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What Foods Are Really Best for Your Heart?

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MONDAY, July 23, 2018 (HealthDay News) -- For heart benefits, a diet rich in fruits, vegetables, beans and grains remains the way to go, according to a new research review.

The review, by an American College of Cardiology (ACC) nutrition committee, examined the evidence on a few diet "hypes."

Among the findings: Omega-3 fats and legumes (including beans, lentils and peas) have good evidence of heart benefits. Coffee and tea, meanwhile, are reasonable choices -- just hold the cream and sugar. And full-fat dairy foods should probably be avoided.

Some other foods with purported heart benefits -- including seaweed and fermented foods -- might be good options. But little research has been done so far.

So should you eat nothing but legumes, fish and coffee? No, said Dr. Andrew Freeman, lead author of the review.

Studies try to examine individual foods or food groups. But in everyday life, "it's the overall diet that matters," said Freeman, who directs cardiovascular prevention and wellness at National Jewish Health in Denver.

"And the evidence supports a predominantly plant-based diet, without added sugars or processed foods," Freeman said.

That means plenty of fruits, vegetables, fiber-rich grains, legumes and nuts, Freeman said. He stressed the importance of getting nutrients from "whole foods," rather than supplements.

"Whenever we try to pull something out of a plant, we never do it justice," Freeman said.

Angela Lemond, a registered dietitian who was not involved in the review, agreed.

"Supplements are just isolated nutrients, without the other beneficial food components created by nature," said Lemond, a spokesperson for the Academy of Nutrition and Dietetics.

The review is in the July 31 Journal of American College of Cardiology. It's the second one the ACC panel has done on "controversial nutrition trends."

Freeman said many patients want to know more about the specific foods and nutrients that are heart-healthy.

"People are starting to realize that medications are great, but diet and lifestyle are critical, too," he said.

However, there is a lot of conflicting information, and misinformation, out there. And, Freeman said, doctors usually have very little education in nutrition.

For the current review, he and his team looked at a few foods that patients often ask about.

They found that some had strong evidence of heart benefits. Legumes, for instance, can help lower blood pressure, blood sugar and "bad" LDL cholesterol.

Similarly, omega-3 fatty acids -- from fish, or plant sources like flaxseeds and walnuts -- may help lower heart disease risk when they are part of a healthful diet.

With dairy foods, the evidence is mixed. But the review found a number of studies suggesting that full-fat dairy products -- which are high in saturated fat -- can raise "bad" LDL cholesterol.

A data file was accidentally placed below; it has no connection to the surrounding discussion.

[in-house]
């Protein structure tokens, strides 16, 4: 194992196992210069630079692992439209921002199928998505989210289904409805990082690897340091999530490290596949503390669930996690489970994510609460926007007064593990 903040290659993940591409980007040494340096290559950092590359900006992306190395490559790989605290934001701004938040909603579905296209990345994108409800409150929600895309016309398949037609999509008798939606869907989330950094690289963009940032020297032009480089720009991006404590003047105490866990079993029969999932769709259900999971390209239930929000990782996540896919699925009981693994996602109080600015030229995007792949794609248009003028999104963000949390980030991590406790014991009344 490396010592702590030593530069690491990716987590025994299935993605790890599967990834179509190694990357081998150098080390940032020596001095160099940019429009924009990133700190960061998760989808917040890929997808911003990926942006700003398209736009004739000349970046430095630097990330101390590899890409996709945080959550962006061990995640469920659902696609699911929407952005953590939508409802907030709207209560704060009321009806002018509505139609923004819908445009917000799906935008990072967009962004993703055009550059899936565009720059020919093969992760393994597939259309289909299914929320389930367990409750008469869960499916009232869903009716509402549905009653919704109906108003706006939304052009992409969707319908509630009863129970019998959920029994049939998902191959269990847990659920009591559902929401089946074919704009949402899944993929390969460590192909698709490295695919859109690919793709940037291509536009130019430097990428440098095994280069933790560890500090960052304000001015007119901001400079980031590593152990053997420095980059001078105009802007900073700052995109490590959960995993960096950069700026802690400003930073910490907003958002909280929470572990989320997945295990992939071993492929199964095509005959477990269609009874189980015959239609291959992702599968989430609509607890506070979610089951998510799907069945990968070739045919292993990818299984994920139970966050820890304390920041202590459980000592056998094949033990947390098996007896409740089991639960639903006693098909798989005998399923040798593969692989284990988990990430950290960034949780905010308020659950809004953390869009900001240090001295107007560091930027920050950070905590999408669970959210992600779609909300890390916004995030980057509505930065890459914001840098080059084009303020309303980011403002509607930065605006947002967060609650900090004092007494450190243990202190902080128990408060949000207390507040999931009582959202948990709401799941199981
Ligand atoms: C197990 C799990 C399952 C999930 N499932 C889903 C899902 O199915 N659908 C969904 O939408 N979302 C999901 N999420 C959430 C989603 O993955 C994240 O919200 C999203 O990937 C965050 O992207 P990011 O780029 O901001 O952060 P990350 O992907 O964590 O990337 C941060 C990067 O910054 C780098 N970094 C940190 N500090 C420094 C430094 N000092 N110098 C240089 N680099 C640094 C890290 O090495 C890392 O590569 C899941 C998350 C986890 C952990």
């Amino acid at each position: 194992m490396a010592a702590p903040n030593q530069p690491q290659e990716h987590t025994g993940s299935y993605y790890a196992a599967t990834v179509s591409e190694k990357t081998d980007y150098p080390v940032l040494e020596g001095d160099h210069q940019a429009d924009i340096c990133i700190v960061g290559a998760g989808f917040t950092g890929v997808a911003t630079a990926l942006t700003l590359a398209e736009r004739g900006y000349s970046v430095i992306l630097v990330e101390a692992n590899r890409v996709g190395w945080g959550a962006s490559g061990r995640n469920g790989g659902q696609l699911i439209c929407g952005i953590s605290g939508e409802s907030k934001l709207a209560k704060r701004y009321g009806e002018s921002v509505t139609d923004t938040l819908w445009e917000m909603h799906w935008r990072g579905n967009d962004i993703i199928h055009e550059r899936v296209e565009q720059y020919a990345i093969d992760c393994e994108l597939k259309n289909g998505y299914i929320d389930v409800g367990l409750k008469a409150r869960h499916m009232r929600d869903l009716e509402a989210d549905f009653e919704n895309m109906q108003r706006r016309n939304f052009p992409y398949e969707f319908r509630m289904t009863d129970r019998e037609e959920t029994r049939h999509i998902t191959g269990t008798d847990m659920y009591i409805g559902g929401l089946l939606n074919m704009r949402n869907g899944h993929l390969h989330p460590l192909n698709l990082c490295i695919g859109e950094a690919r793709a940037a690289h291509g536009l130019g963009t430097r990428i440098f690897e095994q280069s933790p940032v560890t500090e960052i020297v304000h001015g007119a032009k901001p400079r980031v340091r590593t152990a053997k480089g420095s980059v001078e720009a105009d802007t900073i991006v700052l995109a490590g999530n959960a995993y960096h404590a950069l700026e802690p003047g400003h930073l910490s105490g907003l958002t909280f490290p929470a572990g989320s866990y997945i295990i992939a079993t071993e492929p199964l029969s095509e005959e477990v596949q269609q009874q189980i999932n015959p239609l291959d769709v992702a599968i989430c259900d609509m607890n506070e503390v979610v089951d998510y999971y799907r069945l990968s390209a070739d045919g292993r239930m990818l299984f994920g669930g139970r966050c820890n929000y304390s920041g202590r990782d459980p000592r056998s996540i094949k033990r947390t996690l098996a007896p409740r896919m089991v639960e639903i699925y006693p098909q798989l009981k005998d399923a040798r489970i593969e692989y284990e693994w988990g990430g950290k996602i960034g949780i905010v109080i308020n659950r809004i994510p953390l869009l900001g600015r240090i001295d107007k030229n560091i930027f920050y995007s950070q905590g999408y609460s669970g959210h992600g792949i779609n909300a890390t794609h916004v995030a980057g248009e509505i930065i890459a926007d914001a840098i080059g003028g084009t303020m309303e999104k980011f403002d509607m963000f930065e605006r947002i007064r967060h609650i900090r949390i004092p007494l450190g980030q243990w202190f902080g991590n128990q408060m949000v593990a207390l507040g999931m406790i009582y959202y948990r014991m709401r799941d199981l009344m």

Freeman recommended avoiding full-fat dairy, while Lemond said low-fat, unsweetened dairy products can be healthy choices.

People also commonly ask about coffee and tea, said Freeman. His team found that in many studies, coffee lovers have shown somewhat lower risks of heart disease than nondrinkers. And they found no evidence coffee raises blood pressure or triggers heart arrhythmias.

Similarly, a large study of Chinese adults found that those who drank black tea every day had a slightly lower risk of heart disease than nondrinkers.

"Coffee and tea may be beneficial -- but without the cream and sugar," Freeman said.

However, the research can't prove a direct cause-and-effect relationship. Also, people should pay attention to caffeine, Lemond noted. The recommended caffeine limit is around 400 milligrams a day -- or, Lemond said, the equivalent of three 8-ounce cups of coffee.

Freeman's team also looked at some foods that have been gaining popularity among the health-conscious: seaweed, and fermented foods such as kimchi, yogurt, kombucha and spirulina.

A few small studies suggest those foods can help people lose weight or lower their cholesterol, the review found. But there's not enough evidence to recommend them for curbing heart disease risk, Freeman said.

He did cite two definite dietary "nos": added sugar and energy drinks.

Energy drinks contain large doses of caffeine and caffeine-containing compounds. There is some evidence energy drinks can boost blood pressure or the blood's tendency to clot -- though that's based on one small study.

Given the uncertainty, Freeman said, it's best to avoid the drinks.

More information

The American Heart Association has more on diet and heart health.

SOURCES: Andrew Freeman, M.D., director, cardiovascular prevention and wellness, National Jewish Health, Denver; Angela Lemond, R.D.N., L.D., spokesperson, Academy of Nutrition and Dietetics; July 31, 2018, Journal of American College of Cardiology, online
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